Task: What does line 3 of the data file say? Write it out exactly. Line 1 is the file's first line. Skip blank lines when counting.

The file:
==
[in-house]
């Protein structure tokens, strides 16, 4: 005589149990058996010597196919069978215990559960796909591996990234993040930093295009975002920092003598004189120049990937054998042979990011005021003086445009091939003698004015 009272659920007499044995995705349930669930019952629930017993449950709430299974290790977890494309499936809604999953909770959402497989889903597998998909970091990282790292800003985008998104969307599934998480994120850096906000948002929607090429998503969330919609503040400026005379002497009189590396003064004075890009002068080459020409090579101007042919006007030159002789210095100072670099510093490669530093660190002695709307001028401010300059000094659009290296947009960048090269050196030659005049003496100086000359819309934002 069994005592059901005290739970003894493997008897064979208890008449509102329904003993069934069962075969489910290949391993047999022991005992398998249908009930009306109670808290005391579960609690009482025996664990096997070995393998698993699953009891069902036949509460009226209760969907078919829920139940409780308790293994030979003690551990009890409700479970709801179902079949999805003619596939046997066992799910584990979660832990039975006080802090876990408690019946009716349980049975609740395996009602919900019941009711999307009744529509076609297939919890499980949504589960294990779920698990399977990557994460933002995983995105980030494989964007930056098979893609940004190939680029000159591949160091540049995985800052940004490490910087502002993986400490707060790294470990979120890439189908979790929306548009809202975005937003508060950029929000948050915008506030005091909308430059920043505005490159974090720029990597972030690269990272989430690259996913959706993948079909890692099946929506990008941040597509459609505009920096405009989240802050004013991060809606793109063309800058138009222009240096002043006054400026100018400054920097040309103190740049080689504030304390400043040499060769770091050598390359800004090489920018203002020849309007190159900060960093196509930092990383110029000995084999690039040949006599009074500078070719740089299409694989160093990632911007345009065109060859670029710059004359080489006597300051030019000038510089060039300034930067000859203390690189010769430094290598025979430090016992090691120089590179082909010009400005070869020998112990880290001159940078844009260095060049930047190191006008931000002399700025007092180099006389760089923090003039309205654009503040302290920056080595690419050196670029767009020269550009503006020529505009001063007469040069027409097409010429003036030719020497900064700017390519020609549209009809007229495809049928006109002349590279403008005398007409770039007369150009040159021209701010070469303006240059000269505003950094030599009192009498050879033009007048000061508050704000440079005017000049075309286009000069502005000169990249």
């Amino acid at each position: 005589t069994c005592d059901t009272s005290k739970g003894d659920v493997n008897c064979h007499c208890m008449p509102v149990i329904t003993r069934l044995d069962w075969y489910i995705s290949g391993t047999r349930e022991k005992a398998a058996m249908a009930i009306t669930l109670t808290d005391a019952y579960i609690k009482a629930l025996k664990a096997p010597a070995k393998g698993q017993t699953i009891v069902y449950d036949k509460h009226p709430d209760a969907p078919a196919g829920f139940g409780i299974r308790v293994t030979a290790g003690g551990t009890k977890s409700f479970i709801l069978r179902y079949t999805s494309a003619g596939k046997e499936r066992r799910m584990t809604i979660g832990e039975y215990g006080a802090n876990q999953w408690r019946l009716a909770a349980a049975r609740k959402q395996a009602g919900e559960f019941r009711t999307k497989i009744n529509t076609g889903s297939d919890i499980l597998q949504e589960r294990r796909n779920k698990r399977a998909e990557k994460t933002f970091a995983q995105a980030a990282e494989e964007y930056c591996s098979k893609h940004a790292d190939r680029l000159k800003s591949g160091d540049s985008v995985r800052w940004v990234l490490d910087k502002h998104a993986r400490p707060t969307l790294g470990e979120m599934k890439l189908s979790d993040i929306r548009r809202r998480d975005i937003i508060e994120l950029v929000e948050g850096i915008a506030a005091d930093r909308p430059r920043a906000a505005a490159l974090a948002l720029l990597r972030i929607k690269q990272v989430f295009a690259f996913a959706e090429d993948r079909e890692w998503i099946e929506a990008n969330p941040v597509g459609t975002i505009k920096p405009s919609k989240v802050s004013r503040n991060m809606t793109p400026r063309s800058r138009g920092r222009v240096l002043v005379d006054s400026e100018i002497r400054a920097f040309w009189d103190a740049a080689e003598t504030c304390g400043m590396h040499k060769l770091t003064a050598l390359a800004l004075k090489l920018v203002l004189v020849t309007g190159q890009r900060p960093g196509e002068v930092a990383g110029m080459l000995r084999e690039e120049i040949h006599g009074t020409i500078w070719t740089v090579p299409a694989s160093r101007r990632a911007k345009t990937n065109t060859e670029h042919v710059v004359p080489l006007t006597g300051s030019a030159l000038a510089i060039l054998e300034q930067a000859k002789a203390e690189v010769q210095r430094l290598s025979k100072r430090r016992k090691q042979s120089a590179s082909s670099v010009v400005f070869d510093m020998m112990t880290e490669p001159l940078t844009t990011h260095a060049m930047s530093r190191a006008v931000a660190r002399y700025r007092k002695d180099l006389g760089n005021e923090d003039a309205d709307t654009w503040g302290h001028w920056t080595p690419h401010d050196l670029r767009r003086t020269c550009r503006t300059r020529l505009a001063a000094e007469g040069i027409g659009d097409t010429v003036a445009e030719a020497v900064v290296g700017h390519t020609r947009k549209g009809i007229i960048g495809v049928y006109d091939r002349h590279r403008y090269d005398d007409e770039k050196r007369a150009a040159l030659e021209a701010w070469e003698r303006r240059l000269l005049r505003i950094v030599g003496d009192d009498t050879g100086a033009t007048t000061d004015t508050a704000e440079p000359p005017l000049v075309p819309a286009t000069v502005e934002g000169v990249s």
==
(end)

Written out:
């Amino acid at each position: 005589t069994c005592d059901t009272s005290k739970g003894d659920v493997n008897c064979h007499c208890m008449p509102v149990i329904t003993r069934l044995d069962w075969y489910i995705s290949g391993t047999r349930e022991k005992a398998a058996m249908a009930i009306t669930l109670t808290d005391a019952y579960i609690k009482a629930l025996k664990a096997p010597a070995k393998g698993q017993t699953i009891v069902y449950d036949k509460h009226p709430d209760a969907p078919a196919g829920f139940g409780i299974r308790v293994t030979a290790g003690g551990t009890k977890s409700f479970i709801l069978r179902y079949t999805s494309a003619g596939k046997e499936r066992r799910m584990t809604i979660g832990e039975y215990g006080a802090n876990q999953w408690r019946l009716a909770a349980a049975r609740k959402q395996a009602g919900e559960f019941r009711t999307k497989i009744n529509t076609g889903s297939d919890i499980l597998q949504e589960r294990r796909n779920k698990r399977a998909e990557k994460t933002f970091a995983q995105a980030a990282e494989e964007y930056c591996s098979k893609h940004a790292d190939r680029l000159k800003s591949g160091d540049s985008v995985r800052w940004v990234l490490d910087k502002h998104a993986r400490p707060t969307l790294g470990e979120m599934k890439l189908s979790d993040i929306r548009r809202r998480d975005i937003i508060e994120l950029v929000e948050g850096i915008a506030a005091d930093r909308p430059r920043a906000a505005a490159l974090a948002l720029l990597r972030i929607k690269q990272v989430f295009a690259f996913a959706e090429d993948r079909e890692w998503i099946e929506a990008n969330p941040v597509g459609t975002i505009k920096p405009s919609k989240v802050s004013r503040n991060m809606t793109p400026r063309s800058r138009g920092r222009v240096l002043v005379d006054s400026e100018i002497r400054a920097f040309w009189d103190a740049a080689e003598t504030c304390g400043m590396h040499k060769l770091t003064a050598l390359a800004l004075k090489l920018v203002l004189v020849t309007g190159q890009r900060p960093g196509e002068v930092a990383g110029m080459l000995r084999e690039e120049i040949h006599g009074t020409i500078w070719t740089v090579p299409a694989s160093r101007r990632a911007k345009t990937n065109t060859e670029h042919v710059v004359p080489l006007t006597g300051s030019a030159l000038a510089i060039l054998e300034q930067a000859k002789a203390e690189v010769q210095r430094l290598s025979k100072r430090r016992k090691q042979s120089a590179s082909s670099v010009v400005f070869d510093m020998m112990t880290e490669p001159l940078t844009t990011h260095a060049m930047s530093r190191a006008v931000a660190r002399y700025r007092k002695d180099l006389g760089n005021e923090d003039a309205d709307t654009w503040g302290h001028w920056t080595p690419h401010d050196l670029r767009r003086t020269c550009r503006t300059r020529l505009a001063a000094e007469g040069i027409g659009d097409t010429v003036a445009e030719a020497v900064v290296g700017h390519t020609r947009k549209g009809i007229i960048g495809v049928y006109d091939r002349h590279r403008y090269d005398d007409e770039k050196r007369a150009a040159l030659e021209a701010w070469e003698r303006r240059l000269l005049r505003i950094v030599g003496d009192d009498t050879g100086a033009t007048t000061d004015t508050a704000e440079p000359p005017l000049v075309p819309a286009t000069v502005e934002g000169v990249s």